Consolidated PB2Y Coronado Airplane Videos and Airplane Pictures

Consolidated PB2Y Coronado Video - Overview

Consolidated PB2Y Coronado Video - Sailors with Wings - Part 1

Consolidated PB2Y Coronado Aircraft Information

Consolidated PB2Y Coronado

PB2Y Coronado

Warbird Picture - An early PB2Y-2 in flight.

Picture - An early PB2Y-2 in flight.

Role: Maritime patrol bomber
Manufacturer: Consolidated Aircraft
First flight: 17 December 1937
Status: Retired
Primary users: United States Navy Royal Air Force
Number built: 217

The PB2Y Coronado was a large flying boat patrol bomber designed by Consolidated Aircraft. As of 2005, one Coronado remains at the Pensacola, Florida National Museum of Naval Aviation.

Design and development

Airplane Picture - A Coronado moored at NAS Jacksonville during the war.

Picture - A Coronado moored at NAS Jacksonville during the war.

After deliveries of the PBY Catalina, also a Consolidated aircraft, began in 1935, the United States Navy began planning for the next generation of patrol bombers. Orders for two prototypes, the XPB2Y-1 and the Sikorsky XPBS-1, were placed in 1936; the prototype Coronado first flew in December 1937.

After trials with the XPB2Y-1 prototype revealed some stability issues, the design was finalized as the PB2Y-2, with a large cantilever wing, twin tail, and four Pratt & Whitney R-1830 radial engines. The two inner engines were fitted with four-bladed reversible pitch propellers; the outer engines had standard three-bladed feathering props. (However, note the three-bladed prop on the inner engine in the picture at the left.) Like the PBY Catalina before it, the PB2Y's wingtip floats retracted to reduce drag and increase range, with the floats' buoyant hulls acting as the wingtips when retracted.

Development continued throughout the war. The PB2Y-3, featuring self-sealing fuel tanks and additional armor, entered service just after the attack on Pearl Harbor and formed most of the early-war Coronado fleet. The prototype XPB2Y-4 was powered by four Wright R-2600 radials and offered improved performance, but the increases were not enough to justify a full fleet update. However, most PB2Y-3 models were converted to the PB2Y-5 standard, with the R-1830 engines replaced with single-stage R-1830-92 models. As most existing PB2Y-3s were used as transports, flying low to avoid combat, removing the excess weight of unneeded superchargers allowed an increased payload without harming low-altitude performance.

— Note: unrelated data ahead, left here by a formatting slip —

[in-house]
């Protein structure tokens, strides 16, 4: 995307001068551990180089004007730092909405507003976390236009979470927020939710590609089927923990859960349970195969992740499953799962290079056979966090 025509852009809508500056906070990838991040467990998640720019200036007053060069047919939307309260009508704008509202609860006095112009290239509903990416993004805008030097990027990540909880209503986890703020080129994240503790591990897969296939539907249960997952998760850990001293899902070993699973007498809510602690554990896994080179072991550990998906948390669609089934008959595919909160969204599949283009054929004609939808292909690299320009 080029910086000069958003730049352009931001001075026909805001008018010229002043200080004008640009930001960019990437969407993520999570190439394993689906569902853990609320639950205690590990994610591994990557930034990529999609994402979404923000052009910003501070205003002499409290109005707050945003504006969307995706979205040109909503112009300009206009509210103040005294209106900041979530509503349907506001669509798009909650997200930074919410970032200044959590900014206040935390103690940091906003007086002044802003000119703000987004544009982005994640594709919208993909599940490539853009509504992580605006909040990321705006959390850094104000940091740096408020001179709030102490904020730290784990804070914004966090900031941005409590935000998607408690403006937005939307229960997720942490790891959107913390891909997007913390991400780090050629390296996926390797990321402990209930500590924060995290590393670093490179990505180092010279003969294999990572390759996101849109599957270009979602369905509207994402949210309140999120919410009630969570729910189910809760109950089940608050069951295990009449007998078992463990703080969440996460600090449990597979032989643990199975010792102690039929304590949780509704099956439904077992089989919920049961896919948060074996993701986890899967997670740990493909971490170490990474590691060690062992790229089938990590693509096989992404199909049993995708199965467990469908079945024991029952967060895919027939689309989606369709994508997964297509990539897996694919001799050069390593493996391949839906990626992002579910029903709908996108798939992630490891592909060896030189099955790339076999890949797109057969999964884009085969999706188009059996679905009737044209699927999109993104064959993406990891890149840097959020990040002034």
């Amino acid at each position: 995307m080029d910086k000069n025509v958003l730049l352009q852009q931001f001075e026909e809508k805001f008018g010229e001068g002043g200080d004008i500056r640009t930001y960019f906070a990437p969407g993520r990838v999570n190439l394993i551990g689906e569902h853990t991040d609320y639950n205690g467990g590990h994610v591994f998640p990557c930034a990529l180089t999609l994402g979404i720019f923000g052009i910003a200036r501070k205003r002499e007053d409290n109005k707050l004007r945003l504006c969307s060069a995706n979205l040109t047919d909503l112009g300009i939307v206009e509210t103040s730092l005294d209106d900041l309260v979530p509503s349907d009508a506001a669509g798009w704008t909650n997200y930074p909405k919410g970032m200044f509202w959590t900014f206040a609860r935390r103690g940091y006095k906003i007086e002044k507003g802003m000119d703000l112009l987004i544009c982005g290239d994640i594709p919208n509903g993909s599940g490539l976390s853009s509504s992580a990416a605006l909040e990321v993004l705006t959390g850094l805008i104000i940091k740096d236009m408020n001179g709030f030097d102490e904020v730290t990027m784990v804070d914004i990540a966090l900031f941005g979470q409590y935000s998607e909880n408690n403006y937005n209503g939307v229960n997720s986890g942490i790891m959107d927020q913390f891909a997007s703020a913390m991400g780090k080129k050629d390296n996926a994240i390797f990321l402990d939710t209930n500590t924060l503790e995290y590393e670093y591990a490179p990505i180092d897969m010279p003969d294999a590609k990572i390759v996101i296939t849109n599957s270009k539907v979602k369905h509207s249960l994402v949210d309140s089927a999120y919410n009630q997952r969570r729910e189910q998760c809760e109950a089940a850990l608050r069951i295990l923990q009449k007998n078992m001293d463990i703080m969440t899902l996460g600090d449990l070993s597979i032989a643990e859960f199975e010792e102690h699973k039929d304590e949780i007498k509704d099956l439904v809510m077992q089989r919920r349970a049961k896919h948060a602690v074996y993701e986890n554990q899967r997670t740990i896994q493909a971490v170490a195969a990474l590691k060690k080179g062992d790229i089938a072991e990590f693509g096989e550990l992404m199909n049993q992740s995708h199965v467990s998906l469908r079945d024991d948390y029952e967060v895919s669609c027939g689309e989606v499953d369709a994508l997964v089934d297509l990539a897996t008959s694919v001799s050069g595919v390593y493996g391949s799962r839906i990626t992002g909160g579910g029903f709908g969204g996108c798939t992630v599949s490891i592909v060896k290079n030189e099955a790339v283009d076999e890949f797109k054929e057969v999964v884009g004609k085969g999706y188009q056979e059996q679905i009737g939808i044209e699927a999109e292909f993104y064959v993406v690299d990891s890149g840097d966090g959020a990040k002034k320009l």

Operational history

Airplane Picture - Coronados and Catalinas at RAF Darrell's Island, Bermuda.

Picture - Coronados and Catalinas at RAF Darrell's Island, Bermuda.

Coronados served in combat in the Pacific, in both bombing and anti-submarine roles, but transport and hospital aircraft were the most common. The British Royal Air Force Coastal Command had hoped to use the Coronado as a maritime patrol bomber, as it already used the PBY Catalina. However, the range of the Coronado (1,070 miles) compared poorly with the Catalina (2,520 mi), and the Short Sunderland (1,780 mi). Consequently, the Coronados supplied to the RAF under Lend-Lease were outfitted purely as transports, serving with RAF Transport Command. The 10 aircraft were used for trans-Atlantic flights, staging through the RAF base at Darrell's Island, Bermuda, and Puerto Rico, though the aircraft were used to deliver vital cargo and equipment in a transportation network that stretched down both sides of the Atlantic, from Newfoundland, to Brazil, and to Nigeria, and other parts of Africa. After the war ended 5 of the RAF aircraft were scrapped, one was already lost in collision with a Martin Mariner and the last four were scuttled off the coast of Bermuda in 1946.